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Broccoli, greens, nuts good for heart

Eating broccoli or leafy greens could help you battle obesity and heart disease, says a study. Eating plant-based foods, which are rich in phytochemicals, prevent oxidative stress in the body.

health and fitness Updated: Oct 22, 2009 13:52 IST

Cheeseburgers and fries might look tempting, but eating some broccoli or leafy greens first could help people battle obesity and heart disease, says a new study. Broccoli

Eating more plant-based foods, which are rich in substances called phytochemicals, seems to prevent oxidative stress in the body, a process associated with obesity and the onset of heart disease, according to the study.

To get enough of these protective chemicals, researchers suggest eating plant-based foods such as leafy greens, vegetables, fruits, nuts and legumes at the start of a meal.

Oxidative stress occurs when the body produces too many damaging free radicals and lacks enough anti-oxidants or phytochemicals to counteract them. Because of excess fat tissue and certain enzymes that are more active in overweight people, being obese can actually trigger the production of more free radicals, too.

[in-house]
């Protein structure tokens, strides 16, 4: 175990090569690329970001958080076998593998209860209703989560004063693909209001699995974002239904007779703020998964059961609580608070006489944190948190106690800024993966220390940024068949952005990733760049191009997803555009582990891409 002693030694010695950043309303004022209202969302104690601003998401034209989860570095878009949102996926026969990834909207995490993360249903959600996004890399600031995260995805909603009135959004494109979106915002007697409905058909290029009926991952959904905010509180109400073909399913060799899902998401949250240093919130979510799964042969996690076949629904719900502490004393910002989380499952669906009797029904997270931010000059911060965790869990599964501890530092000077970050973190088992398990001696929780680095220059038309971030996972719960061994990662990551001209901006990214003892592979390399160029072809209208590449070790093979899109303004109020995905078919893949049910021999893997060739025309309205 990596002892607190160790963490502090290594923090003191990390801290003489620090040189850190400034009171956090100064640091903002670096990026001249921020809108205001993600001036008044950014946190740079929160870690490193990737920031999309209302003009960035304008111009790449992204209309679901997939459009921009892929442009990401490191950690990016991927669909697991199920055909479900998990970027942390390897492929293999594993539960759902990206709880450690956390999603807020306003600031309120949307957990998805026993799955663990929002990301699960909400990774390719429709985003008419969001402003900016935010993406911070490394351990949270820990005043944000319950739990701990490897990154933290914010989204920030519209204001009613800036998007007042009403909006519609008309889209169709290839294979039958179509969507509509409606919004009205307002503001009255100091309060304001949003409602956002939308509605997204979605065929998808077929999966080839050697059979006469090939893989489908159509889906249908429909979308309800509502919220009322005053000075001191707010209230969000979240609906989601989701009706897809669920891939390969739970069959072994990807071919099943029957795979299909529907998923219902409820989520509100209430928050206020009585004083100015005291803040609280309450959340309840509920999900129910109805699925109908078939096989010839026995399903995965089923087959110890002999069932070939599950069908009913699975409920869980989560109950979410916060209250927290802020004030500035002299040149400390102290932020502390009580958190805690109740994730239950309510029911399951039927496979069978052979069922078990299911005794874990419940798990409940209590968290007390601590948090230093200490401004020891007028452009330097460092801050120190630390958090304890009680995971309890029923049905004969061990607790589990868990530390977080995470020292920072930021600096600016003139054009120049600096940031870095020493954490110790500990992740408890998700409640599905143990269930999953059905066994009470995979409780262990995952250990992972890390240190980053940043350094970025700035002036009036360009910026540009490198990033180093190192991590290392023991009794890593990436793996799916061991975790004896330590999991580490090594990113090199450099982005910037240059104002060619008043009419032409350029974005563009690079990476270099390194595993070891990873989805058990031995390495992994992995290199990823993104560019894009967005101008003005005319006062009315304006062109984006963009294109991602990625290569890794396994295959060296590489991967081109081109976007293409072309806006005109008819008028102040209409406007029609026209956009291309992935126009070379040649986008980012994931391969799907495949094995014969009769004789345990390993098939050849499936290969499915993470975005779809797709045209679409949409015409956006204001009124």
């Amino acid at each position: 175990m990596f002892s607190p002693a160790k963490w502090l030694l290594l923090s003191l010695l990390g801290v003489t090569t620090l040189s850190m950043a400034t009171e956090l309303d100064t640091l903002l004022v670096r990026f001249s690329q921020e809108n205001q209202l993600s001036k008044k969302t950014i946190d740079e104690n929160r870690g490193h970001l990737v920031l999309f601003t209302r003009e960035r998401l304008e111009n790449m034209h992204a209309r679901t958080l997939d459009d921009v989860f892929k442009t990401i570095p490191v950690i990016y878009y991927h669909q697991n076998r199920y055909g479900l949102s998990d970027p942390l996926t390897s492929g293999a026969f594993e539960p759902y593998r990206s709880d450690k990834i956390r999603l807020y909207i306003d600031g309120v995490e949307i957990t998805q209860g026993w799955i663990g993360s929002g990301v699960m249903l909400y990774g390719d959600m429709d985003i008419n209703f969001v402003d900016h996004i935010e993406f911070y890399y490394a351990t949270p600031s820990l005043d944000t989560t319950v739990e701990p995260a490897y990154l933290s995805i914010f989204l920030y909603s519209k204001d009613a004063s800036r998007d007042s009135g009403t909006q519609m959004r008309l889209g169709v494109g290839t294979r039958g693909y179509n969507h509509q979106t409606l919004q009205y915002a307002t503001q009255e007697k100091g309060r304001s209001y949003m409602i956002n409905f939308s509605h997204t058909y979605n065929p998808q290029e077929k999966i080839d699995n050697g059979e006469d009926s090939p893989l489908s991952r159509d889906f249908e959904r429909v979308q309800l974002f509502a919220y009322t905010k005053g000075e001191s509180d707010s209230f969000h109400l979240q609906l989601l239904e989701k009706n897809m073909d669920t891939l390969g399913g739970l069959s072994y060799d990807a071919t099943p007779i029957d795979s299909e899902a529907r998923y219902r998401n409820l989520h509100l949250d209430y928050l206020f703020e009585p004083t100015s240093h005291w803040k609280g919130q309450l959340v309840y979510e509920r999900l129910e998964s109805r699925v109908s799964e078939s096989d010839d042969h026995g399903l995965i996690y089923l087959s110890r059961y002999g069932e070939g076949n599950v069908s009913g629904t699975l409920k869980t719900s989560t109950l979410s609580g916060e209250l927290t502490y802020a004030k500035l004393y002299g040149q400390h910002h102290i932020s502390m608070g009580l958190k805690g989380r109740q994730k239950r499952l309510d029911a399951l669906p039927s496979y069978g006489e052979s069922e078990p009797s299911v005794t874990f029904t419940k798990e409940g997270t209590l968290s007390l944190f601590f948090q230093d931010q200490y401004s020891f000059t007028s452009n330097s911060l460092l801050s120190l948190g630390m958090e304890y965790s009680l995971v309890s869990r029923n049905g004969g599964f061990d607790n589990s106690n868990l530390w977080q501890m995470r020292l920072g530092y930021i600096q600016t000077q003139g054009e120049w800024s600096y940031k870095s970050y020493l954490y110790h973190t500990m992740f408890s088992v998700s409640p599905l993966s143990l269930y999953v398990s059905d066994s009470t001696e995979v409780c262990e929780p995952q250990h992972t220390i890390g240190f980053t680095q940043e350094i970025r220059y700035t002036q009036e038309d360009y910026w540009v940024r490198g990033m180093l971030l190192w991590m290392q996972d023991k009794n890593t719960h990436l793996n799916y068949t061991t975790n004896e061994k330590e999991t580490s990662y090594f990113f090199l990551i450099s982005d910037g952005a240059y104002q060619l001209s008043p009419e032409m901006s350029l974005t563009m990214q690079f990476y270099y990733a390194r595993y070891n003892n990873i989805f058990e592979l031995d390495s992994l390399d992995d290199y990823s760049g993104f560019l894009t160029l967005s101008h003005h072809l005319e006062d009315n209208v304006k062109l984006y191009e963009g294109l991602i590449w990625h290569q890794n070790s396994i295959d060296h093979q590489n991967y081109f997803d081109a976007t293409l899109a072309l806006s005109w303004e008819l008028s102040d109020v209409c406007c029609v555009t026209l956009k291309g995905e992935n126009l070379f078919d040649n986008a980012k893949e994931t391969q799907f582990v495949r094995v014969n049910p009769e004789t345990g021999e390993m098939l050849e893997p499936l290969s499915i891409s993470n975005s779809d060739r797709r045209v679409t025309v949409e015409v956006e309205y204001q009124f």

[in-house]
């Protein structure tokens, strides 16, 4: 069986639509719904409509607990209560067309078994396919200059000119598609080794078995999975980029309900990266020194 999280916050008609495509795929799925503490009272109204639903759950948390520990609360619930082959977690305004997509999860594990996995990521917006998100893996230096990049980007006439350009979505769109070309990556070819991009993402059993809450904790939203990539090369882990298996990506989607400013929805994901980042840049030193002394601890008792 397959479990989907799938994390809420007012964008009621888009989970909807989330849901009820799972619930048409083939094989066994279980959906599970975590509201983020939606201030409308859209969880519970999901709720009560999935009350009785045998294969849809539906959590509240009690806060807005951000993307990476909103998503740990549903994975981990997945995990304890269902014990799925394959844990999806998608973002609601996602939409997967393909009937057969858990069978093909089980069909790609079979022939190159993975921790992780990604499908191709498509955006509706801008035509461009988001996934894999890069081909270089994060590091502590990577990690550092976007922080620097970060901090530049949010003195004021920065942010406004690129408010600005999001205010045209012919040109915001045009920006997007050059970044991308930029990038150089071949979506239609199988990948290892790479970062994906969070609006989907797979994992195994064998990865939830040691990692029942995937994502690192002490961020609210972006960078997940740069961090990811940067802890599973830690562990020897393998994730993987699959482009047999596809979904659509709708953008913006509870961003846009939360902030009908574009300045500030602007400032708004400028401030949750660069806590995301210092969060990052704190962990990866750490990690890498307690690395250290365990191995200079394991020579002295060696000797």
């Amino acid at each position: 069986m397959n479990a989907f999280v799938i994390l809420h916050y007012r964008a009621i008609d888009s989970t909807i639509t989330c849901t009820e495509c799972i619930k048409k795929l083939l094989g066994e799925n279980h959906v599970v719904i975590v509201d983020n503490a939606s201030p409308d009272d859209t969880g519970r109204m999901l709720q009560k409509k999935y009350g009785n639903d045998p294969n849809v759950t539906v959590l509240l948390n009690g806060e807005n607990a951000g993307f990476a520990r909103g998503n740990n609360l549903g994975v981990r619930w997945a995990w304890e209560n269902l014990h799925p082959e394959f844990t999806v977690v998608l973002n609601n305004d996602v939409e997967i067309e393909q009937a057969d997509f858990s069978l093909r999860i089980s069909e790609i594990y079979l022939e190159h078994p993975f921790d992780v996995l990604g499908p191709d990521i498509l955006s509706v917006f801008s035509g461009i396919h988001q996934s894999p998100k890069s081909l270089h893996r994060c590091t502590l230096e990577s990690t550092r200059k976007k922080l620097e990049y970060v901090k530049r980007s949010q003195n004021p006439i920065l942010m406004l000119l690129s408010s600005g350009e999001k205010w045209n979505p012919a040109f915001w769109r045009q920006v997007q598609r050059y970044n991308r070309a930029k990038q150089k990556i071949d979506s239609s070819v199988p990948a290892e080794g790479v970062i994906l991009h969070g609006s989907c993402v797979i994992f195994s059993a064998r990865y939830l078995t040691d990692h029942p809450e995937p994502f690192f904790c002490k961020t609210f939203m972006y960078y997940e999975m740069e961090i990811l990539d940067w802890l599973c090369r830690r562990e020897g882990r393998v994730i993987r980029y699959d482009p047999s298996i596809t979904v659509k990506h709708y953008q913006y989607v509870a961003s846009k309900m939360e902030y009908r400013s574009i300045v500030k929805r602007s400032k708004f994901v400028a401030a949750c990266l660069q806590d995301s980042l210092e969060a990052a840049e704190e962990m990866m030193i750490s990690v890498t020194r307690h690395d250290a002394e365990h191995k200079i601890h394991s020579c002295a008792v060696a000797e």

Using a phytochemical index, which compares calories consumed from plant-based foods with the overall number of daily calories, could remind people to get enough phyto-chemicals during meals and snacks, said Heather K. Vincent, University of Florida (UF), who led the study.

"We need to find a way to encourage people to pull back on fat and eat more foods rich in micronutrients and trace minerals from fruits, vegetables, whole grains and soy," said Vincent.

"Fill your plate with colourful, low-calorie, varied-texture foods derived from plants first. By slowly eating phytochemical-rich foods such as salads with olive oil or fresh-cut fruits before the actual meal, you are likely to reduce the overall portion size, fat content and energy intake."

"In this way, you're ensuring that you get the variety of protective, disease-fighting phytochemicals you need and controlling caloric intake," added Vincent.